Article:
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Debt Relief – Insolvency – Bankruptcy Information » Insolvency » The 14 states suing the federal government over the health care bill. Is this just a case of grandstanding?

The 14 states suing the federal government over the health care bill. Is this just a case of grandstanding?

They are tilting after windmills to prove to their constituents that they are against socialism. Do the governors and other officials care about the families who are a catastrophic illness away from complete insolvency? Private charities cannot begin to fill the gap. Hoover used this an excuse to not help the poor. The bill is not perfect, but it is a start in addressing the problem.

Joel W. I don’t have aids given by a prostitute named Rosie Rottencrotch. You might have been on her list.


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10 Responses to "The 14 states suing the federal government over the health care bill. Is this just a case of grandstanding?"

  1. Dэrэk Я, the East-Coаst Élitist says:
    A couple of clowns wanting to make names for themselves.

    Nothing will come of this, it’s all a show.

  2. Coffee addict says:
    They are making a lot of noise over something they can do nothing about and they know it. Their whole point is to make noise. The bill is not unconstitutional because the Supremacy clause allows for it. I don’t care how conservative the Supreme Court is, they are not going to change 200 years of precedence over this issue.
  3. sociald says:
    14 states now, eh and it looks like one AG is a democrat. what if it gets to 20 states? or 25.. is it grandstanding then?
  4. Joel W says:
    No it is not.

    Yes they do care, but that bill is NOT the way to solve the problem, and there are other ways to deal with that humanitarian need for help in the case of catastrophic illness. In fact, in most areas, that help steps in long before total insolvency and suggesting that bill is the only way to deal with such is very much wrong.

    And by the way: if you caught aids using a prostitute, or caught aids using drugs, I don’t give a hoot what happens to you. I belive all the folks that have aids should be tested for narcotics before they are allowed. If they have already admitted to using a prostitute.. you should be disallowed from the program. You should be moved to whatever the state has, and not put on my dime.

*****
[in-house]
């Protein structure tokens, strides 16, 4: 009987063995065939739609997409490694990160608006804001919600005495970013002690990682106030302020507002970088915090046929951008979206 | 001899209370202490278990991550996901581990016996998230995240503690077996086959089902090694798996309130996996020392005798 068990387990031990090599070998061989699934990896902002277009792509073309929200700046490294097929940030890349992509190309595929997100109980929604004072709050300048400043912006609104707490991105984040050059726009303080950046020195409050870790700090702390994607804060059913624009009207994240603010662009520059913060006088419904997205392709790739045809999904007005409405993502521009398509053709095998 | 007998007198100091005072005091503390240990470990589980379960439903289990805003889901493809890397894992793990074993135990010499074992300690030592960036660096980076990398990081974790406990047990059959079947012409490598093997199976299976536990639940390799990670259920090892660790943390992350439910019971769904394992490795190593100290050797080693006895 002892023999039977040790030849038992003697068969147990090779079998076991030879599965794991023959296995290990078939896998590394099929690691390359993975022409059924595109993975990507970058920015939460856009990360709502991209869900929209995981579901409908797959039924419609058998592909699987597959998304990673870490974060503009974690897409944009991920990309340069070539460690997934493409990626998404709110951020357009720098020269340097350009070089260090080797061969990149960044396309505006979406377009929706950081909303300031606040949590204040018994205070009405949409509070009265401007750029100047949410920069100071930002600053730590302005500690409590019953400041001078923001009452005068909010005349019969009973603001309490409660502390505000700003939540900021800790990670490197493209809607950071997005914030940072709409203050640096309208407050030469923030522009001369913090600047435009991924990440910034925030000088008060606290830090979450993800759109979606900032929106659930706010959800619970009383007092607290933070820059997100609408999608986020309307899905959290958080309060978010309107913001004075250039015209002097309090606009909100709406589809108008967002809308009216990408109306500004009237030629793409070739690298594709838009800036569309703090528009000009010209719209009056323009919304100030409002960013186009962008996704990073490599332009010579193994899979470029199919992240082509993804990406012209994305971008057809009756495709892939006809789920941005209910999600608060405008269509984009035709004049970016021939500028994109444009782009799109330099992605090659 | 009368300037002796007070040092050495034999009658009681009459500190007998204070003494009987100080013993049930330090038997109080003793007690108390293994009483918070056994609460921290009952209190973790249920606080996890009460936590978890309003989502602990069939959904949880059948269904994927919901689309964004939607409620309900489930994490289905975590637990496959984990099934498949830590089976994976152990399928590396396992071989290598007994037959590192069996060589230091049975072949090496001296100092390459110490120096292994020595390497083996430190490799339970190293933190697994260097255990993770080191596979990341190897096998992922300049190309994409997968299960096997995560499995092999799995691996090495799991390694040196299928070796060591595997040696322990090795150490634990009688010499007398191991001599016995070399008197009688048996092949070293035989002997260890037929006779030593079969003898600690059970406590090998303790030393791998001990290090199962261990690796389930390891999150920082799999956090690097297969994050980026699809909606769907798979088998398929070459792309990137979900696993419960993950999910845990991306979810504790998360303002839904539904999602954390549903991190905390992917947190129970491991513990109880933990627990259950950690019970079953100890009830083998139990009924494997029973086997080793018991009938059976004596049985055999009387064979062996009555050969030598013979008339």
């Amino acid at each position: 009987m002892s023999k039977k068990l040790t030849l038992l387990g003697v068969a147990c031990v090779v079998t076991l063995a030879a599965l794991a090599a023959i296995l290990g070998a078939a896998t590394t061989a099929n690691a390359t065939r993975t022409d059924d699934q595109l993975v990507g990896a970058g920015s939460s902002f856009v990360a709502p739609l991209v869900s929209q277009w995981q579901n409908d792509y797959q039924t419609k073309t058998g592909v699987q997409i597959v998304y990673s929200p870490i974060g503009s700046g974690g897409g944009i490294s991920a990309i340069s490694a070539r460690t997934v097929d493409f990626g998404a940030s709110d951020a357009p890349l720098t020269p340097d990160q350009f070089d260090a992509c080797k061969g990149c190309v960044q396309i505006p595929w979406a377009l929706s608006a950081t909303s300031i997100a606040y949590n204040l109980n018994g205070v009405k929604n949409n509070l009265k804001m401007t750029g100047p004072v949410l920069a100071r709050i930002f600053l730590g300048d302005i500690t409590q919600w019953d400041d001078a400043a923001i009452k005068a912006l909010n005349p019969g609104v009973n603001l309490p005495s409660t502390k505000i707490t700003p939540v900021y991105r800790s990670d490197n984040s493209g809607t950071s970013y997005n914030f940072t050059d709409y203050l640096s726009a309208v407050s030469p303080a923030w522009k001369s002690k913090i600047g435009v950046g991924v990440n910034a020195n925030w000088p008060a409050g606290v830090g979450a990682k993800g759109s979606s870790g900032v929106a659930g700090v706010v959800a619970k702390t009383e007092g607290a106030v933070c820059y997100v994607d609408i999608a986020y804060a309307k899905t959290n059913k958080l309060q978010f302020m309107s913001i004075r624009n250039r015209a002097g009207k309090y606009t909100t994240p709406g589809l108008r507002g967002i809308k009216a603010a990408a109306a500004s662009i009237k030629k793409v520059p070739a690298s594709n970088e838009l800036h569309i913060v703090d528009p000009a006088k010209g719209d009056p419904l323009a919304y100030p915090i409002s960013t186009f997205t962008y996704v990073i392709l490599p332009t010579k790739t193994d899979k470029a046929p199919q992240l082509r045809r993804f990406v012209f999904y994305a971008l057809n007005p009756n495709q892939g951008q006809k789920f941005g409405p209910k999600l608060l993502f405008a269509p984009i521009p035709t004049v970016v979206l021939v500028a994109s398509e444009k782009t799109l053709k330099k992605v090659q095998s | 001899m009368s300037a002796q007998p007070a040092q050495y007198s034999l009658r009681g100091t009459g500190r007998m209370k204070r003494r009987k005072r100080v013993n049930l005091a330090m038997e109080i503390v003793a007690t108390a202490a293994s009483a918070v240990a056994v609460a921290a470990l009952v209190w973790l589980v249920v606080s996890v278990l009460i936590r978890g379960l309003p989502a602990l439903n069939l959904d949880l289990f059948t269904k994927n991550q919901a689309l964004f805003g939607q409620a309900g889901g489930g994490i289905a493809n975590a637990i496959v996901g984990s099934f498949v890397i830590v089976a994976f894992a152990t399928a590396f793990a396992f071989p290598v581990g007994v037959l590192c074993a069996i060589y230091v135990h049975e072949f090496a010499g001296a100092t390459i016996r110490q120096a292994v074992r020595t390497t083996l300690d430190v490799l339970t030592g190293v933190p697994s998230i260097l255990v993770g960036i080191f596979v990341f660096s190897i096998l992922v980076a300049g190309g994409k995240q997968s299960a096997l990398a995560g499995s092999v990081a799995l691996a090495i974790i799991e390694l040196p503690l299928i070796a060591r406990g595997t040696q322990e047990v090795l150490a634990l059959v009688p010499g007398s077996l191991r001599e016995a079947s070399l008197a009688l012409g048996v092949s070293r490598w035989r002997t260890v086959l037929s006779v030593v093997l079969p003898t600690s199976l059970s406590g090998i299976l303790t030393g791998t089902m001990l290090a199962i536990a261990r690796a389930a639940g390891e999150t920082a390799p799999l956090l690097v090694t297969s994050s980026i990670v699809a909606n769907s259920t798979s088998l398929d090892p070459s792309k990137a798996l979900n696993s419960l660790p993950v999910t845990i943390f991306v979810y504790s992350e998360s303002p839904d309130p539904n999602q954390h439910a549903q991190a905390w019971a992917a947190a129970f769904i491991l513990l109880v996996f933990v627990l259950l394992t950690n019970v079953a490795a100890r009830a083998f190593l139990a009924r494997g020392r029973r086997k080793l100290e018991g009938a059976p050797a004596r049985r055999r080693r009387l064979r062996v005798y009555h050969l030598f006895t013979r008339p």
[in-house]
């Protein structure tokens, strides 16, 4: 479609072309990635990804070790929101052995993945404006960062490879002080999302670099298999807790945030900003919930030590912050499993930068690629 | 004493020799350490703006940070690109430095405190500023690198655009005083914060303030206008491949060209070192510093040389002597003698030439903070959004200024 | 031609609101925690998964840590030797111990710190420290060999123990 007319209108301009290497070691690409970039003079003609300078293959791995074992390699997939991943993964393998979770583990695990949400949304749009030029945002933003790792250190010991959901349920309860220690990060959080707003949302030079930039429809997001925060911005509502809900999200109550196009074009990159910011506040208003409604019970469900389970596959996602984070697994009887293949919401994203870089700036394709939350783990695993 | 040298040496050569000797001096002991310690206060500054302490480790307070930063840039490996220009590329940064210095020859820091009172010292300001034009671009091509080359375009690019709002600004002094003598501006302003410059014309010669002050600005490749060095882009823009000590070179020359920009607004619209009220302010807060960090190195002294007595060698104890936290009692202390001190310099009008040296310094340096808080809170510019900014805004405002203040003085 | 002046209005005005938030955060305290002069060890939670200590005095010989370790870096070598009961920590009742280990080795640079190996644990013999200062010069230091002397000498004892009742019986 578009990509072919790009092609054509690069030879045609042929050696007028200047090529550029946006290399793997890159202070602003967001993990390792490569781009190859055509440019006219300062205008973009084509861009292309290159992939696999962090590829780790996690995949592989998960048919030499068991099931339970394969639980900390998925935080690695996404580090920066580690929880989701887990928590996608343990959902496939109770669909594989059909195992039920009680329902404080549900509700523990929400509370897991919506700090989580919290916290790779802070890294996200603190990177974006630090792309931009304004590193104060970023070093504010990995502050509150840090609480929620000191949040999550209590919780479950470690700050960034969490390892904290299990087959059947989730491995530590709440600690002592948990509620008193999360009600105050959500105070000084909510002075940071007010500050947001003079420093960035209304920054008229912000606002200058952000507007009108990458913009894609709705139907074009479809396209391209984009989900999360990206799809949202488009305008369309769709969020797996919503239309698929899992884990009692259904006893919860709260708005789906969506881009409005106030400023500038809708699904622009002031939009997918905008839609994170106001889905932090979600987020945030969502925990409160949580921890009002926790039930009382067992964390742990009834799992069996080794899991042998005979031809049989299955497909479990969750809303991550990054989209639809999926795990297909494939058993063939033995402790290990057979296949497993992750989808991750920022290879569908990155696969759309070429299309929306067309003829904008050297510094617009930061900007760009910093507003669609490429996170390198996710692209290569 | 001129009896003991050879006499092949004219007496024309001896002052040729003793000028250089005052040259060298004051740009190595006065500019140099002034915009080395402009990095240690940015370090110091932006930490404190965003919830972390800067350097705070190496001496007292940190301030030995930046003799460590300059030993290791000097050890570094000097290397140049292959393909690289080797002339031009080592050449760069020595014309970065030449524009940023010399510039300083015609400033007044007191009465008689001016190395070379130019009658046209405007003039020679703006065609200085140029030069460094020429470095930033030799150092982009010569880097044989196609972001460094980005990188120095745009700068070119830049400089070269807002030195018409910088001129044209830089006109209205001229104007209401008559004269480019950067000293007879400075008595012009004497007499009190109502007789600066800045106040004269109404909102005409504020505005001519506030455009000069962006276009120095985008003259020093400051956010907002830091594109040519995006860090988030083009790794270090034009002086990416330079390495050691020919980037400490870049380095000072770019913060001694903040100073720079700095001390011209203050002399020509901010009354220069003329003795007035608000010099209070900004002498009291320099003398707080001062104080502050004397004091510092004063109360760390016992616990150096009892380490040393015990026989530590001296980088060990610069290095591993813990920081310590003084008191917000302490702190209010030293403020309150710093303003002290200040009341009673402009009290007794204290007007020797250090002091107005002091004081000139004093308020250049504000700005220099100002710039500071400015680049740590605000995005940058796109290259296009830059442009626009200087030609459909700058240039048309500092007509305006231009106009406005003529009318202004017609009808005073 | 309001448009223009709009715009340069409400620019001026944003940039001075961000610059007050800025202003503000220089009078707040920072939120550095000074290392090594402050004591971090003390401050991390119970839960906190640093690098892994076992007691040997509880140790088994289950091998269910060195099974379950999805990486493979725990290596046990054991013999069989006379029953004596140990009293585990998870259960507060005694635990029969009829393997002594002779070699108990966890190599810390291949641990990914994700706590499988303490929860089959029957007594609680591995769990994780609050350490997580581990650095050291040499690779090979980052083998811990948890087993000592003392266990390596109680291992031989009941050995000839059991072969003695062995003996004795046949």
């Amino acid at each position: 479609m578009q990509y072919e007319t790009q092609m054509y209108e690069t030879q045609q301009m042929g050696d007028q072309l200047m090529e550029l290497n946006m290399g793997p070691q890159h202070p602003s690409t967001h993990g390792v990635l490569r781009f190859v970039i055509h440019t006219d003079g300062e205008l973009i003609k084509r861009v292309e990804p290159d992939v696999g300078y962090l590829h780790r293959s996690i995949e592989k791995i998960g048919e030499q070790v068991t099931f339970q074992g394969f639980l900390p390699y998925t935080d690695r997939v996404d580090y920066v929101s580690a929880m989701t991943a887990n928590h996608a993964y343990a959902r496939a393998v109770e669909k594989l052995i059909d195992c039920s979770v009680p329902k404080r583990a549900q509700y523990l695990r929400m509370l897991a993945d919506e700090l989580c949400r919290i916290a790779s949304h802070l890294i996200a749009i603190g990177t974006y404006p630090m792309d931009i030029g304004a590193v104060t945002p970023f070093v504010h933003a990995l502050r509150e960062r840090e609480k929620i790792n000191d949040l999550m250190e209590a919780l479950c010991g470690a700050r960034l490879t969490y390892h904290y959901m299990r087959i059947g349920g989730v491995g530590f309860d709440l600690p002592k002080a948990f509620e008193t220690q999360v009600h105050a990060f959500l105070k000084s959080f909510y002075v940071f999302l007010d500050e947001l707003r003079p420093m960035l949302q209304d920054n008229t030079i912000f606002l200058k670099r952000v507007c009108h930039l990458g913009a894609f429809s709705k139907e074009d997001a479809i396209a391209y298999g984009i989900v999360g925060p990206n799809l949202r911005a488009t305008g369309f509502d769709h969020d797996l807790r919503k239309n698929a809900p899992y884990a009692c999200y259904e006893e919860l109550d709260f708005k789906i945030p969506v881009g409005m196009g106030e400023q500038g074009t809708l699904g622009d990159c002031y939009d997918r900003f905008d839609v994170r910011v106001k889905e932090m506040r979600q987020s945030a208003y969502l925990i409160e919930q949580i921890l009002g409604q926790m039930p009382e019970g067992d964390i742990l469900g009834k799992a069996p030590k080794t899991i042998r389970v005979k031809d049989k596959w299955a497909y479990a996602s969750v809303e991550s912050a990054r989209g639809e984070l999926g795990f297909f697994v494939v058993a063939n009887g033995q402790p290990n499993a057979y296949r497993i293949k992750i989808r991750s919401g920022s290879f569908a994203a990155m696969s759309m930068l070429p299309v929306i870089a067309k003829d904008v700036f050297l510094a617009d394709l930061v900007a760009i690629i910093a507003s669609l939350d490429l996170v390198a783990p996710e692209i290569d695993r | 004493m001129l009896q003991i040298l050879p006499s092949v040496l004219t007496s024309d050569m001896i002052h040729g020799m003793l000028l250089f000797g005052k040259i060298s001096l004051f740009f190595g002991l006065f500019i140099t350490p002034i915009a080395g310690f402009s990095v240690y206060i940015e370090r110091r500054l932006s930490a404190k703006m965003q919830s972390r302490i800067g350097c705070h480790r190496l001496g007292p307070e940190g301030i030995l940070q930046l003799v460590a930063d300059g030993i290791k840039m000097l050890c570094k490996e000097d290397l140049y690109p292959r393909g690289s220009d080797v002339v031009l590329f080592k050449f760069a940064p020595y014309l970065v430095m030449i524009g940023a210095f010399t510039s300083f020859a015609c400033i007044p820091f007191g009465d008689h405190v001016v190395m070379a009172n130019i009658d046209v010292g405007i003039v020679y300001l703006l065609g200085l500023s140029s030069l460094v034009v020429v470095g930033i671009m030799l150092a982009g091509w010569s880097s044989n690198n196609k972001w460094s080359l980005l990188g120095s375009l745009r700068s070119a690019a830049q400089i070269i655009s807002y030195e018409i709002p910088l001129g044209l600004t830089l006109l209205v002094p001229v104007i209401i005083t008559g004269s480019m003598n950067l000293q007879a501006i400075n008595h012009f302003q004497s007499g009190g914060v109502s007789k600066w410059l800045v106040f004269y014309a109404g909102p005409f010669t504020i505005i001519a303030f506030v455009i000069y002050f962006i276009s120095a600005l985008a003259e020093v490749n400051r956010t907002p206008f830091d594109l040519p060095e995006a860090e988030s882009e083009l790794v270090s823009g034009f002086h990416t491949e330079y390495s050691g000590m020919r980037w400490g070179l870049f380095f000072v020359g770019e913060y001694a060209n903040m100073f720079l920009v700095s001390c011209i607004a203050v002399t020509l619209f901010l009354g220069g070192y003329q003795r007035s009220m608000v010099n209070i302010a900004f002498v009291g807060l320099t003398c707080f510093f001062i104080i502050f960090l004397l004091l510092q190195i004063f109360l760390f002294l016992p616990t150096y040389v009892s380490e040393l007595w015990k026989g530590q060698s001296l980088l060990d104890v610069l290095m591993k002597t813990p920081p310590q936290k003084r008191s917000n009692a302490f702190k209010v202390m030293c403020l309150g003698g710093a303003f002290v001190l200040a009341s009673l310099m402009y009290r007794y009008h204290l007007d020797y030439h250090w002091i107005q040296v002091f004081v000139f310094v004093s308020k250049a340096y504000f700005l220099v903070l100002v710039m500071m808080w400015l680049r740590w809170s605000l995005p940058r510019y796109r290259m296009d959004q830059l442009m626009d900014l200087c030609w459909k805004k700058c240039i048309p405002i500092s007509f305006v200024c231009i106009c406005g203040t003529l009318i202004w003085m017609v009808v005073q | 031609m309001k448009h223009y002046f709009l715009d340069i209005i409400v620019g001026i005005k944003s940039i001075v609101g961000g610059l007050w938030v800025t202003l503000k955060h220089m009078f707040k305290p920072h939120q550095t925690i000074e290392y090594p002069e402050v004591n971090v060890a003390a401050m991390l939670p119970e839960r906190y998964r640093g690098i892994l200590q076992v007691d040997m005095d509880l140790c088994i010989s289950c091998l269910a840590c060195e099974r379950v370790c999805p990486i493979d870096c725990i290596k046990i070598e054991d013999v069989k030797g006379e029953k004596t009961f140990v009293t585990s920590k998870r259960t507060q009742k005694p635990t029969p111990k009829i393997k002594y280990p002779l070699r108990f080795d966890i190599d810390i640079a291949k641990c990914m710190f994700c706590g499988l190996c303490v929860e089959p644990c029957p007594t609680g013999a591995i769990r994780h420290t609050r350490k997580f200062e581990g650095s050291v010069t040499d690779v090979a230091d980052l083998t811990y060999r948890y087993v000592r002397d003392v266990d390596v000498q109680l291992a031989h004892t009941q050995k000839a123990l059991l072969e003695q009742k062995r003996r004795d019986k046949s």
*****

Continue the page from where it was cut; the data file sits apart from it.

There are more than 14 States challenging the bill, or clauses of the bill, so the issue is wide open, and it is going to get worse as the States read what was passed.

  5. USA Male says:
    I think its real but the Sup. Court will up held the law signed into effect since they are not there for personal views they are there to enforce the laws,
  6. foolcow says:
    It’s a case of exhausting all legal/peaceful means to solve a problem before resorting to something more drastic. It’s just the right thing to do.
  7. Regwah says:
    I don’t understand it at all, I’m glad I don’t live in America, it seems an odd system.
  8. dark bubble says:
    This bill always sounded like a scam to me. I can’t say for anyone else, but I know for certain it can’t help me. Due to my health, I haven’t been able to work for 3 years and yet I can’t get any help from anyone. No disability, no foodstamps, nothing. And yet if I don’t sign up for some kind of healthcare, they will fine me for not having insurance. No job means I don’t have any money to even pay for any kind of insurance, let alone a fine. There really are people who can’t be benefited from this, but no one bothered to think about that.
  9. bobby's girl says:
    I think the government has attacked it from the wrong direction, and if it is so wonderful for us peons why did they make themselves and their own families exempt from abiding by it? (Could it have anything to do with the ‘limits’ they are placing on our ability to receive care?) I know the 4th generation owner of a small business; he said he will be fined $2,000 per employee if he fails to provide insurance for his workers, but the fine is less than the costs of the insurance. They haven’t ironed this thing out – so it was signed with all the wrinkles included.
  10. John says:
    The point is that it unconstitutional to force an American citizen to purchase, in this case health care, a product that he may not want nor need. It’s not like being mandated to purchase car insurance. Driving a car is not a right. Hence the state is well within legal bounds to insist that insurance be required.

    I can’t understand why people aren’t up in arms over this. In effect, they are being forced, by law, to spend their own money, post tax by the way, to buy a product they may neither want nor need. And if they don’t they will be fined.

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